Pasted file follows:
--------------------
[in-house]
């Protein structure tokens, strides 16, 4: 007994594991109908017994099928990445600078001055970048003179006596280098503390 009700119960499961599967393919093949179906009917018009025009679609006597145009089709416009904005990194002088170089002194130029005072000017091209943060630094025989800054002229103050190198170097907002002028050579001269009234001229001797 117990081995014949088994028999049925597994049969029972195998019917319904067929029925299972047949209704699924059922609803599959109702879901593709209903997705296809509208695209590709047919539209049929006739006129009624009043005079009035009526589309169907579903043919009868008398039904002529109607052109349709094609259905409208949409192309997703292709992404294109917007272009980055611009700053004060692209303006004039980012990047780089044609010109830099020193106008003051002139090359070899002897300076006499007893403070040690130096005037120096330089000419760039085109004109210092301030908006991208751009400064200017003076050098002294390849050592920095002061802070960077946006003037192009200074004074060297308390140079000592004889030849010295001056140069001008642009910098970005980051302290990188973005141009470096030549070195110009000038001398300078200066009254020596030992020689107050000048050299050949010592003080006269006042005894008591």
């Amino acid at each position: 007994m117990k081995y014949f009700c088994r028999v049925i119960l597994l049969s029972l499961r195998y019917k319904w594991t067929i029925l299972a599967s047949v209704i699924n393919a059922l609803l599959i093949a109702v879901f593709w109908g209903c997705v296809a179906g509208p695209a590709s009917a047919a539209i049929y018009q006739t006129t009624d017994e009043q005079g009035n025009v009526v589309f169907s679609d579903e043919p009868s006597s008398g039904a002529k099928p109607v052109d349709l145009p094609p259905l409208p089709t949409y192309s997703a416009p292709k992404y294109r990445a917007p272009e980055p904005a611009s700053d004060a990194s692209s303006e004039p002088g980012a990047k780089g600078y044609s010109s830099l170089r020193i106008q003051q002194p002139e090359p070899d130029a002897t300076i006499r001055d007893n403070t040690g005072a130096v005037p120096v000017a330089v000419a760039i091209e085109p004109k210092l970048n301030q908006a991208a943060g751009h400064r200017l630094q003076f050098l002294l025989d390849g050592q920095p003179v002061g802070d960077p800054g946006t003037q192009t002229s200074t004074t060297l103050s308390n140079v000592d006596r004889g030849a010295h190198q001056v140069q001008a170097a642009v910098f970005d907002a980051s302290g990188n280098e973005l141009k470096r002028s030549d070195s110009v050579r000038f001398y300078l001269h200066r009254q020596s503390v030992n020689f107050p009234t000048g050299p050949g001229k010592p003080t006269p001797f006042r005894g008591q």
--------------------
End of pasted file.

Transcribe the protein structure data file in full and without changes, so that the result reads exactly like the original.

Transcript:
[in-house]
């Protein structure tokens, strides 16, 4: 007994594991109908017994099928990445600078001055970048003179006596280098503390 009700119960499961599967393919093949179906009917018009025009679609006597145009089709416009904005990194002088170089002194130029005072000017091209943060630094025989800054002229103050190198170097907002002028050579001269009234001229001797 117990081995014949088994028999049925597994049969029972195998019917319904067929029925299972047949209704699924059922609803599959109702879901593709209903997705296809509208695209590709047919539209049929006739006129009624009043005079009035009526589309169907579903043919009868008398039904002529109607052109349709094609259905409208949409192309997703292709992404294109917007272009980055611009700053004060692209303006004039980012990047780089044609010109830099020193106008003051002139090359070899002897300076006499007893403070040690130096005037120096330089000419760039085109004109210092301030908006991208751009400064200017003076050098002294390849050592920095002061802070960077946006003037192009200074004074060297308390140079000592004889030849010295001056140069001008642009910098970005980051302290990188973005141009470096030549070195110009000038001398300078200066009254020596030992020689107050000048050299050949010592003080006269006042005894008591």
């Amino acid at each position: 007994m117990k081995y014949f009700c088994r028999v049925i119960l597994l049969s029972l499961r195998y019917k319904w594991t067929i029925l299972a599967s047949v209704i699924n393919a059922l609803l599959i093949a109702v879901f593709w109908g209903c997705v296809a179906g509208p695209a590709s009917a047919a539209i049929y018009q006739t006129t009624d017994e009043q005079g009035n025009v009526v589309f169907s679609d579903e043919p009868s006597s008398g039904a002529k099928p109607v052109d349709l145009p094609p259905l409208p089709t949409y192309s997703a416009p292709k992404y294109r990445a917007p272009e980055p904005a611009s700053d004060a990194s692209s303006e004039p002088g980012a990047k780089g600078y044609s010109s830099l170089r020193i106008q003051q002194p002139e090359p070899d130029a002897t300076i006499r001055d007893n403070t040690g005072a130096v005037p120096v000017a330089v000419a760039i091209e085109p004109k210092l970048n301030q908006a991208a943060g751009h400064r200017l630094q003076f050098l002294l025989d390849g050592q920095p003179v002061g802070d960077p800054g946006t003037q192009t002229s200074t004074t060297l103050s308390n140079v000592d006596r004889g030849a010295h190198q001056v140069q001008a170097a642009v910098f970005d907002a980051s302290g990188n280098e973005l141009k470096r002028s030549d070195s110009v050579r000038f001398y300078l001269h200066r009254q020596s503390v030992n020689f107050p009234t000048g050299p050949g001229k010592p003080t006269p001797f006042r005894g008591q």